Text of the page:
David Sweeney of the late, lamented Dynamic Dish) to beauteous cold cucumber soup (from Simply Fresh), delicate fresh macarons (from Deborah Johnson, who lived in Paris for more than 20 years and was schooled at Le Cordon Bleu) to frozen wood-fired pizza (from a Brooklyn outfit that got its start on Shark Tank).But that’s hardly the market’s sole selling point. There is a station for dispensing locally made Golda’s CBD kombucha on tap, shelves of local H+F breads next to two crockpots of boiled peanuts, and a large display of organic hand-milled grains. Floral Park Market doesn’t feel like a glorified convenience store. Everything from the spicy Portuguese tinned sardines to the roasted pecans whose proceeds benefit Meals on Wheels has been carefully sourced. If your ideal shopping list includes freshly baked banana bread, a bottle of elderberry syrup, high-quality CBD products, and in-house pickles, jams, and honey butter, there’s no better market in town. And as someone who has long been committed to the imperative to shop local, I’m kicking myself for not finding my way to Floral Park Market sooner.This article appears in our October 2020 issue.Advertisement...

Oct 15, 2020

A ‘cottage garden’ blooms at Harveys Lake - Wilkes Barre Times-Leader

The old bicycle parked in front of Carol Sorber’s home is one she used to ride. The top of nearby lawn ornament is crafted from a Hypertufa mix of sand and cement, in the shape of a rhubarb leaf that grew at her daughter’s place. Succulents are growing in an old wagon, clematis flowers are growing up an old ladder and bright pink mandevilla lend a touch of the tropics to her back deck. Those are just a few of the bright spots you’ll find if you visit Sorber’s garden at the Harveys Lake home she shares with her husband, Ned Hosey — and we haven’t even mentioned the birds yet. Sorber, who is a former president of the Back Mountain Bloomers Garden Club and a retired teacher, works part-time at Wild Birds Unlimited in Dallas. The ardent bird lover has filled her yard with several feeders — and she is regularly rewarded by visits from cardinals, woodpeckers, catbirds, blue jays and many other feathered friends. “The catbirds love jelly,” she said with a laugh, explaining how a sweet little spoonful helps attract them. “Grape...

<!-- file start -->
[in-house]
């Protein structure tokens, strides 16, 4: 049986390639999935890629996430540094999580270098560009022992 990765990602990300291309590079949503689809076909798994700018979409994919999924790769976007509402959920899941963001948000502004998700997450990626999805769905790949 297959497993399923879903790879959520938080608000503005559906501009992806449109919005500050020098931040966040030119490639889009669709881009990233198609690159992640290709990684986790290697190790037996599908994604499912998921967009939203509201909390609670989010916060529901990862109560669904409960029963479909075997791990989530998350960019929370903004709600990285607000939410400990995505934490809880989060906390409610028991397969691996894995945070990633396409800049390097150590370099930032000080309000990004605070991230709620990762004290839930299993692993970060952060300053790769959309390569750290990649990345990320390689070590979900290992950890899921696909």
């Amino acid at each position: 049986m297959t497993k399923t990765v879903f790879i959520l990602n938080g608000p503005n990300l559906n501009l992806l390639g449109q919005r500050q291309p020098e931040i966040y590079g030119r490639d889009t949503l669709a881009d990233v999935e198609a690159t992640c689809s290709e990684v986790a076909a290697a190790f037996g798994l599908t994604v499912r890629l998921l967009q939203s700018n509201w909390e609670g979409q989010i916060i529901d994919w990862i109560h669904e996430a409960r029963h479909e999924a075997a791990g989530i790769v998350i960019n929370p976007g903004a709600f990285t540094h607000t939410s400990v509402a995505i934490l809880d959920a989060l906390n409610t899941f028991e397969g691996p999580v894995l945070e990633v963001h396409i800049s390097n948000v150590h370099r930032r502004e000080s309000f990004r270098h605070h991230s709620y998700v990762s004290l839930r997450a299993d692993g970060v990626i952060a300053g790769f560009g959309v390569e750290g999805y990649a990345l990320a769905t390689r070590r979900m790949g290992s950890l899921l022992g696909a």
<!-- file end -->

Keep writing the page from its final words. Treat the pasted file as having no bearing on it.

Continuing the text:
Sep 7, 2020

A Garden Designed to Run Wild - The New York Times